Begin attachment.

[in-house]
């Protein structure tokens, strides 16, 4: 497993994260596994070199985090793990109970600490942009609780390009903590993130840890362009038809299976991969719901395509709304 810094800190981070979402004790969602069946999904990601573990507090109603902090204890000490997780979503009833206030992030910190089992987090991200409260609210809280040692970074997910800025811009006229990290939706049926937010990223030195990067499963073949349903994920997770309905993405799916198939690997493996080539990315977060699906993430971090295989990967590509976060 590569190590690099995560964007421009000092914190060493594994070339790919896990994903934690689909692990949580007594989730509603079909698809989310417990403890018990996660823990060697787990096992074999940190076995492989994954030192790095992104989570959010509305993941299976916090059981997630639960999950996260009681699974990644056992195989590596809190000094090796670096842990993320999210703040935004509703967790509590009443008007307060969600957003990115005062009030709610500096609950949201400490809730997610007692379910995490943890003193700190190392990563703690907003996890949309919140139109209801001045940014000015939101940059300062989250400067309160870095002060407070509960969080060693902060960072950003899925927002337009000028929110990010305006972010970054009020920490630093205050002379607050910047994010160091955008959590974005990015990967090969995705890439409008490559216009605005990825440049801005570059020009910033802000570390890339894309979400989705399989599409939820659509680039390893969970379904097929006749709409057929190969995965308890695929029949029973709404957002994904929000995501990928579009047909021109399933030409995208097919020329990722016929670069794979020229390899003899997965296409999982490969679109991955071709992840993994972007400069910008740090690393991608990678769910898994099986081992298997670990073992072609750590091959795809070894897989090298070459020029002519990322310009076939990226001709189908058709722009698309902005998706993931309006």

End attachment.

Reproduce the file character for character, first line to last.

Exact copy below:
[in-house]
């Protein structure tokens, strides 16, 4: 497993994260596994070199985090793990109970600490942009609780390009903590993130840890362009038809299976991969719901395509709304 810094800190981070979402004790969602069946999904990601573990507090109603902090204890000490997780979503009833206030992030910190089992987090991200409260609210809280040692970074997910800025811009006229990290939706049926937010990223030195990067499963073949349903994920997770309905993405799916198939690997493996080539990315977060699906993430971090295989990967590509976060 590569190590690099995560964007421009000092914190060493594994070339790919896990994903934690689909692990949580007594989730509603079909698809989310417990403890018990996660823990060697787990096992074999940190076995492989994954030192790095992104989570959010509305993941299976916090059981997630639960999950996260009681699974990644056992195989590596809190000094090796670096842990993320999210703040935004509703967790509590009443008007307060969600957003990115005062009030709610500096609950949201400490809730997610007692379910995490943890003193700190190392990563703690907003996890949309919140139109209801001045940014000015939101940059300062989250400067309160870095002060407070509960969080060693902060960072950003899925927002337009000028929110990010305006972010970054009020920490630093205050002379607050910047994010160091955008959590974005990015990967090969995705890439409008490559216009605005990825440049801005570059020009910033802000570390890339894309979400989705399989599409939820659509680039390893969970379904097929006749709409057929190969995965308890695929029949029973709404957002994904929000995501990928579009047909021109399933030409995208097919020329990722016929670069794979020229390899003899997965296409999982490969679109991955071709992840993994972007400069910008740090690393991608990678769910898994099986081992298997670990073992072609750590091959795809070894897989090298070459020029002519990322310009076939990226001709189908058709722009698309902005998706993931309006």